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A date form represents a date and possibly an associated time. Simple date arithmetic is supported: Adding a number to a date produces a new date shifted by that many days; adding an HMS form to a date shifts it by that many hours. Subtracting two date forms computes the number of days between them (represented as a simple number). Many other operations, such as multiplying two date forms, are nonsensical and are not allowed by Calc.
Date forms are entered and displayed enclosed in `< >' brackets. The default format is, e.g., `<Wed Jan 9, 1991>' for dates, or `<3:32:20pm Wed Jan 9, 1991>' for dates with times. Input is flexible; date forms can be entered in any of the usual notations for dates and times. See section 7.7.7 Date Formats.
Date forms are stored internally as numbers, specifically the number of days since midnight on the morning of January 1 of the year 1 AD. If the internal number is an integer, the form represents a date only; if the internal number is a fraction or float, the form represents a date and time. For example, `<6:00am Wed Jan 9, 1991>' is represented by the number 726842.25. The standard precision of 12 decimal digits is enough to ensure that a (reasonable) date and time can be stored without roundoff error.
If the current precision is greater than 12, date forms will keep additional digits in the seconds position. For example, if the precision is 15, the seconds will keep three digits after the decimal point. Decreasing the precision below 12 may cause the time part of a date form to become inaccurate. This can also happen if astronomically high years are used, though this will not be an issue in everyday (or even everymillenium) use. Note that date forms without times are stored as exact integers, so roundoff is never an issue for them.
You can use the v p (calc-pack
) and v u
(calc-unpack
) commands to get at the numerical representation
of a date form. See section 10.1 Packing and Unpacking.
Date forms can go arbitrarily far into the future or past. Negative
year numbers represent years BC. Calc uses a combination of the
Gregorian and Julian calendars, following the history of Great
Britain and the British colonies. This is the same calendar that
is used by the cal
program in most Unix implementations.
Some historical background: The Julian calendar was created by Julius Caesar in the year 46 BC as an attempt to fix the gradual drift caused by the lack of leap years in the calendar used until that time. The Julian calendar introduced an extra day in all years divisible by four. After some initial confusion, the calendar was adopted around the year we call 8 AD. Some centuries later it became apparent that the Julian year of 365.25 days was itself not quite right. In 1582 Pope Gregory XIII introduced the Gregorian calendar, which added the new rule that years divisible by 100, but not by 400, were not to be considered leap years despite being divisible by four. Many countries delayed adoption of the Gregorian calendar because of religious differences; in Britain it was put off until the year 1752, by which time the Julian calendar had fallen eleven days behind the true seasons. So the switch to the Gregorian calendar in early September 1752 introduced a discontinuity: The day after Sep 2, 1752 is Sep 14, 1752. Calc follows this convention. To take another example, Russia waited until 1918 before adopting the new calendar, and thus needed to remove thirteen days (between Feb 1, 1918 and Feb 14, 1918). This means that Calc's reckoning will be inconsistent with Russian history between 1752 and 1918, and similarly for various other countries.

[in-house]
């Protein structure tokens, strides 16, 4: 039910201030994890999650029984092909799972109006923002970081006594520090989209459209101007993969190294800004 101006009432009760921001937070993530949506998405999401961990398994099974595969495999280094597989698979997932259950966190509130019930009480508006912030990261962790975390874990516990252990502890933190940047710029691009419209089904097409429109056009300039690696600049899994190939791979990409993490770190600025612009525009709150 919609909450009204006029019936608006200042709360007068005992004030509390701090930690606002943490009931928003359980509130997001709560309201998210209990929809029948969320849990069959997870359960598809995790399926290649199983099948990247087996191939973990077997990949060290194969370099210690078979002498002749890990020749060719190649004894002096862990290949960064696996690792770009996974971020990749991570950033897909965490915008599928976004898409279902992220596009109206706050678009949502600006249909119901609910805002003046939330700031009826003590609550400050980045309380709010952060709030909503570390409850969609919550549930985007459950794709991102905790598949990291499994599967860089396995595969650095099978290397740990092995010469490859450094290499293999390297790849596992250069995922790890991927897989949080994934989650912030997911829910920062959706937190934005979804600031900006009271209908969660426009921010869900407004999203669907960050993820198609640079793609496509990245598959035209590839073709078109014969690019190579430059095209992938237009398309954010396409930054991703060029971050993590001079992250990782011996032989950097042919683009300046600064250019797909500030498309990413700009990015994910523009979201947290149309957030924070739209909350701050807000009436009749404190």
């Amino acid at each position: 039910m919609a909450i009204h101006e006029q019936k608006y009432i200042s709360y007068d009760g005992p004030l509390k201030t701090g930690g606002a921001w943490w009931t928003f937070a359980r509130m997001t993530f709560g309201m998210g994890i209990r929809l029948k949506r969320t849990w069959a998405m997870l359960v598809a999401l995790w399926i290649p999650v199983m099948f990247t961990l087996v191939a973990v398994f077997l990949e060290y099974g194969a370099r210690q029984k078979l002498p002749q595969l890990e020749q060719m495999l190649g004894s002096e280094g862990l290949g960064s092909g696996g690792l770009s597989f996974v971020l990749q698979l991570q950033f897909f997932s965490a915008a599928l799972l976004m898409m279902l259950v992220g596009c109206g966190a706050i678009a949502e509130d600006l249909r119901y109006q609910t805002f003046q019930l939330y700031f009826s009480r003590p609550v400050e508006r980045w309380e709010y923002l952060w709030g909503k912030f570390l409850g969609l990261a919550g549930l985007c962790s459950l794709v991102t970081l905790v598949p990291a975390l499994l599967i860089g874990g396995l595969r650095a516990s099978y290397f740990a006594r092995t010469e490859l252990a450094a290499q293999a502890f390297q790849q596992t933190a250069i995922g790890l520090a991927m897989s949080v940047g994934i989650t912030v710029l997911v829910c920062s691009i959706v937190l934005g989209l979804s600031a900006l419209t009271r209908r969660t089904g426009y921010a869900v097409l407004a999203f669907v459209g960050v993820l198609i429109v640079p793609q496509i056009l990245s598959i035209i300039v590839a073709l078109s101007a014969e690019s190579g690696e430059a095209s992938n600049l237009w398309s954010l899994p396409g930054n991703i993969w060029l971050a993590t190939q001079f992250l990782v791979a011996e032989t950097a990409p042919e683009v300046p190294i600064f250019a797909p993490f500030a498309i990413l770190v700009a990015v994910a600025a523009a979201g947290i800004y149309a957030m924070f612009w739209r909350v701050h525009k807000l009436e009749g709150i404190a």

Today's timekeepers introduce an occasional "leap second" as well, but Calc does not take these minor effects into account. (If it did, it would have to report a non-integer number of days between, say, `<12:00am Mon Jan 1, 1900>' and `<12:00am Sat Jan 1, 2000>'.)
Calc uses the Julian calendar for all dates before the year 1752, including dates BC when the Julian calendar technically had not yet been invented. Thus the claim that day number -10000 is called "August 16, 28 BC" should be taken with a grain of salt.
Please note that there is no "year 0"; the day before `<Sat Jan 1, +1>' is `<Fri Dec 31, -1>'. These are days 0 and -1 respectively in Calc's internal numbering scheme.
Another day counting system in common use is, confusingly, also called "Julian." It was invented in 1583 by Joseph Justus Scaliger, who named it in honor of his father Julius Caesar Scaliger. For obscure reasons he chose to start his day numbering on Jan 1, 4713 BC at noon, which in Calc's scheme is -1721423.5 (recall that Calc starts at midnight instead of noon). Thus to convert a Calc date code obtained by unpacking a date form into a Julian day number, simply add 1721423.5. The Julian code for `6:00am Jan 9, 1991' is 2448265.75. The built-in t J command performs this conversion for you.
The Unix operating system measures time as an integer number of seconds since midnight, Jan 1, 1970. To convert a Calc date value into a Unix time stamp, first subtract 719164 (the code for `<Jan 1, 1970>'), then multiply by 86400 (the number of seconds in a day) and press R to round to the nearest integer. If you have a date form, you can simply subtract the day `<Jan 1, 1970>' instead of unpacking and subtracting 719164. Likewise, divide by 86400 and add `<Jan 1, 1970>' to convert from Unix time to a Calc date form. (Note that Unix normally maintains the time in the GMT time zone; you may need to subtract five hours to get New York time, or eight hours for California time. The same is usually true of Julian day counts.) The built-in t U command performs these conversions.
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